Bill With Anastasia

Bill With Anastasia
Bill Eatmon - 1955 - 2006 Co-shepherd at Sheltering Pines from June, 1996 to August, 2006.


The Breed

Shetland sheep are  classified as a primitive breed.  They are small, fine-boned sheep belonging to the Northern Short-tailed group. They have adapted to the topographic and climatic conditions of Shetland for over a thousand years. They are very hardy and have the ability to thrive on low levels of nutrition. They are prolific with a prolificacy of about 160%. They are highly adaptable and succeed well in less rigorous conditions off the Shetland Islands. There is a considerable variation in height and weight of sheep depending on feeding conditions.  Rams may be horned or polled.  Ewes are normally polled but occasionally may develop short horns that curve backwards. The horns of the ram can be round or angulate in section, with transverse wrinkles. They rise above the head in an open spiral with the tips directed outwards. They are set well apart at the base, ideally one to two inches. A ram with heavy angulate horns may have a narrower base.  Rams should weigh 90 to 125 pounds and ewes from 75 to 100 pounds.

A special feature of the head is the straight facial profile, but with a distinct hollow between the cheek and nose. The eyes are protuberant and set well apart - about three-quarters of the distance between the nose and the top of the head. The ears are small and fine, set well back on the head and carried slightly above the horizontal. Small amounts of wool are normally present on the forehead and almost always on the cheeks. A straight and level back and a well-rounded rump are indicative of the general quality of the sheep. The tail has 13 vertebrae, much shorter than commercial sheep that have 26 vertebrae. It is fluke shaped, broad at the base and tapering for three quarters of its length then continuing without further narrowing to a flattened tip. The upper portion of the tail is wool covered, but there is hair at the tip. The tail length varies in keeping with the size of the sheep, but is usually between 4 and 6 inches. This characteristic can sometimes be passed on to crossbred lambs.

The most important attribute of the breed is its wool, which is the finest of all native breeds and which shows an amazing variety of colors and patterns. There are 11 main whole colours and 30 recognised markings. The fleece tends to be shed in spring. At this point the fleece can sometimes be plucked or rooed by hand. The fleece weighs from 2 - 3lbs.

Shetland Sheep Standard
Description and Scale of Points (Score out of 100)
Reproduced from:
The Shetland Flock Book Society Bye-Laws & Regulations 1927
'Objects and Standards of the Society'

General character and appearance(Horned or Hornless)9
HeadGood width between ears, tapering rapidly to base of nose, which should be broad and with little taper to the muzzle, hollow between cheeks and nose well marked.9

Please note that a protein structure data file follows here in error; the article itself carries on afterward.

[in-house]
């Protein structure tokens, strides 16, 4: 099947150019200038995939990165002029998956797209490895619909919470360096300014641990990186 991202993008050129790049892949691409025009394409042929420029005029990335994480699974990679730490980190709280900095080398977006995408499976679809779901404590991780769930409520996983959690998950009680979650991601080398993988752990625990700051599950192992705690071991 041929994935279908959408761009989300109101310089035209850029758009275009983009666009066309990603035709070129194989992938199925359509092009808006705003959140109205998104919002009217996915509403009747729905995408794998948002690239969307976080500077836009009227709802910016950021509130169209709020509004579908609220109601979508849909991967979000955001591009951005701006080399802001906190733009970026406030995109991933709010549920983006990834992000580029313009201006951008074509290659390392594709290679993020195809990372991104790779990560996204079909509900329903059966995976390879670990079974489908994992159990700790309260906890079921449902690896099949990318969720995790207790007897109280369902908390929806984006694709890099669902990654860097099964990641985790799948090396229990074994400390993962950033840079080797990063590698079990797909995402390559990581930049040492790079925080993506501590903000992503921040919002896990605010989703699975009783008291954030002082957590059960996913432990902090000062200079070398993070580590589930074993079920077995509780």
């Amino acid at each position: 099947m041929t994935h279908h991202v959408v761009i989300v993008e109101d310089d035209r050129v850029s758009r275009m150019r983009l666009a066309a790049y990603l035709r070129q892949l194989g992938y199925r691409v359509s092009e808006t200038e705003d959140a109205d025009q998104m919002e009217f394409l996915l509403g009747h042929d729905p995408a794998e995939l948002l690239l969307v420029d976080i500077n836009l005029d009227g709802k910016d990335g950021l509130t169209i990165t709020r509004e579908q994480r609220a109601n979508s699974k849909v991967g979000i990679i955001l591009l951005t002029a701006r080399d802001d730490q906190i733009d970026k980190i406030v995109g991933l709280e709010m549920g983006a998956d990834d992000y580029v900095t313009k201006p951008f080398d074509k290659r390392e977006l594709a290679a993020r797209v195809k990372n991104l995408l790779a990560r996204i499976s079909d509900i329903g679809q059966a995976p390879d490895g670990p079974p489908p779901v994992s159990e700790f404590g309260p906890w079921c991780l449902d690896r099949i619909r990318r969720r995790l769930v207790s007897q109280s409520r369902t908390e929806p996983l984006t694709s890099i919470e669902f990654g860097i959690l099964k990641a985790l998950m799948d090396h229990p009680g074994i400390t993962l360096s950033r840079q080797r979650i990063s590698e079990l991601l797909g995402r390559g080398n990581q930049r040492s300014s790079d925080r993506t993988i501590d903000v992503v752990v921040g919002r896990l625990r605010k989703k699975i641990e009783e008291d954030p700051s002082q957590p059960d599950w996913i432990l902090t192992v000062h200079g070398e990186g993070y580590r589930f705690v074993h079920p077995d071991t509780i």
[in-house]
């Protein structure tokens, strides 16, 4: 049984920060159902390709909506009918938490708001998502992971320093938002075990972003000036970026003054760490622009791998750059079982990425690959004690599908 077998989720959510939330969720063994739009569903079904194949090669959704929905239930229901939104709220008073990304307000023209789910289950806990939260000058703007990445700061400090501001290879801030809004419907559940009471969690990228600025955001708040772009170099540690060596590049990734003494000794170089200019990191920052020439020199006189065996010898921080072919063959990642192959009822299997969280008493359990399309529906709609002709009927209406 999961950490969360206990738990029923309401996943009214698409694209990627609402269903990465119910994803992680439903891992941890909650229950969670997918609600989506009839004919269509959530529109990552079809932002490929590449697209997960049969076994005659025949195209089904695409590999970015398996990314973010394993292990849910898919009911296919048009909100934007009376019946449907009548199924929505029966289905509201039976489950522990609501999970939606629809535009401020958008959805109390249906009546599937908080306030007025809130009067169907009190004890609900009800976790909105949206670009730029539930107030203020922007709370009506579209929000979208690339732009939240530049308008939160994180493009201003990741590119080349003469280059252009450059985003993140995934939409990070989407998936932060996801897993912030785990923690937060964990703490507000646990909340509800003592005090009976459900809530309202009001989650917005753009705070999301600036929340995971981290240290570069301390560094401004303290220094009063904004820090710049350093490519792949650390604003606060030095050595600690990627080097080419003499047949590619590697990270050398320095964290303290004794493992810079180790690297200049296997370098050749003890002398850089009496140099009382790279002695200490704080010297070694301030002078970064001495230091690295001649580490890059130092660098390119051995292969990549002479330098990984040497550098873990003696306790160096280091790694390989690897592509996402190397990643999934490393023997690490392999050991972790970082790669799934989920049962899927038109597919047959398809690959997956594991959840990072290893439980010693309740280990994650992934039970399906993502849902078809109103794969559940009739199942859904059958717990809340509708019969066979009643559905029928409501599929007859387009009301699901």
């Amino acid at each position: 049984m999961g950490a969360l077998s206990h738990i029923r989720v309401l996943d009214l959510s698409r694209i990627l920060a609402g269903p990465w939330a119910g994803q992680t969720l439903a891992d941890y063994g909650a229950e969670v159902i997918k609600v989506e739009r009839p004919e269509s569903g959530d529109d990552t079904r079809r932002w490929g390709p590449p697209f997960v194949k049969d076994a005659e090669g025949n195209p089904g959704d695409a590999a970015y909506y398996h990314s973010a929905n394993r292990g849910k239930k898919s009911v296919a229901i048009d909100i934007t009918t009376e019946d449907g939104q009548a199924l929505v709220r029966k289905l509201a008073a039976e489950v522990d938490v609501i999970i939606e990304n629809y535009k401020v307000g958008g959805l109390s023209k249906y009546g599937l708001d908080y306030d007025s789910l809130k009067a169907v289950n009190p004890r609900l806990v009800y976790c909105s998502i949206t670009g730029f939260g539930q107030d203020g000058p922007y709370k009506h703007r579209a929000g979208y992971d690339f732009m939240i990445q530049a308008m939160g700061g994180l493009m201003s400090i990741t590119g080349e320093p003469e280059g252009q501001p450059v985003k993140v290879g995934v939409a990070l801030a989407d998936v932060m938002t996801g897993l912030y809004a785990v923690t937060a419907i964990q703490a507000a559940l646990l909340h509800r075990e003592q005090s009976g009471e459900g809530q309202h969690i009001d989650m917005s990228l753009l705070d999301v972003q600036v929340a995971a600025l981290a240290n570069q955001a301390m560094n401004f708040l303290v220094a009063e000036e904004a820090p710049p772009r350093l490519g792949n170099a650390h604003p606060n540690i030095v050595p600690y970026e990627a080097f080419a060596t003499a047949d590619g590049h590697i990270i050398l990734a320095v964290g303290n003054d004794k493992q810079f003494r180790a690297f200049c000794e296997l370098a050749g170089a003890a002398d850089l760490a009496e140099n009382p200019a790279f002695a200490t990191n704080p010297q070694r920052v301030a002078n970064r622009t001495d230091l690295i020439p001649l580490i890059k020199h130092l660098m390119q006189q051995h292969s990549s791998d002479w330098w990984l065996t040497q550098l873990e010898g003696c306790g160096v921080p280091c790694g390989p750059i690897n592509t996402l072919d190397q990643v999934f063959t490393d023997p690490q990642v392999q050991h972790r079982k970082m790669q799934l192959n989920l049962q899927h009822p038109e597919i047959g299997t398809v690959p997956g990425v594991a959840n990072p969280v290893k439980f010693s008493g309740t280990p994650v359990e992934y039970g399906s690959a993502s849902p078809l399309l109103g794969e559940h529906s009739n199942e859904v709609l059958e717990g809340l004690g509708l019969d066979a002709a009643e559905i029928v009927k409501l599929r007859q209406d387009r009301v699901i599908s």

FaceMedium length of face from eyes to muzzle, nose prominent but not Roman, small mouth.5
EyesFull, bright, and active look.3
EarsFine, medium size, set well back, carried slightly above the horizontal.4
NeckFull, tapers into a fairly broad chest.4
ShouldersWell set, top level with back.6
ChestMedium width and deep.5
BackLevel, with as much width as possible.9
RibsWell sprung and well ribbed up.4
RumpGood width, with well turned rounded hips.5
TailFluke tail. Wool at root forming the broad rounded part, and tapering suddenly to barely covered fine point. This is a strong character, and any crossing is easily made out by it. Length varies according to the size of sheep, rarely exceeds six inches, or thereby.9
Legs of MuttonLight, but very fine in quality.4
SkinVaries according to colour of wool. In white no blue or black colouring2
WoolExtra fine and soft texture, longish, wavy, and well closed. Wool on forehead and poll tapering into neck, likewise wool on cheeks. Colours: white, black or brown, moorit (from reddish to fawn). Greys (including Shaela). Other known colours - Mirkface (brownish spots on face); Katmoget (dark under parts from muzzle to tail and legs), Burrit (light underparts); also Blaegit, Fleckit, and Sholmit.20
CarriageAlert and nimble, with a smart active gait.2

Long heavy tail, broad to point.
Bad wool, coarse and open.
Very coarse wool on breeches.
Deformities of jaws.
Undersized animals.
Defective coloured or badly shaped animals as sires.
White hairs in moorit and black, and dark hairs in white.

The above breed standard has been further clarified with the document called Appendix A and should be interpreted using this clarification:

SHETLAND SHEEP Description and scale of points explanatory note
All sections in normal (non­italic) type constitute the 1927 Breed Standard.
All sections in italic type comprise the Explanatory Notes provided as an aid to clarity for Breeders,
Inspectors and  Judges. These Explanatory Notes were prepared by a sub­committee of the SSS set up with the approval of the 1999 AGM. Part of the sub­committee's remit, recorded in the minutes of the May 2000 Committee Meeting, was to  'look into the possibility of clarifying the 1927 Breed Standard'. The sub­committee produced a series of notes to be read in conjunction with the relevant points in the Breed Standard.  These were unanimously accepted and endorsed by the full Committee.
This appendix was unanimously adopted by NASSA as a description and clarification of the 1927 Breed  standard, on November 09, 2009.


Should state that both 'round in section' and angular are acceptable.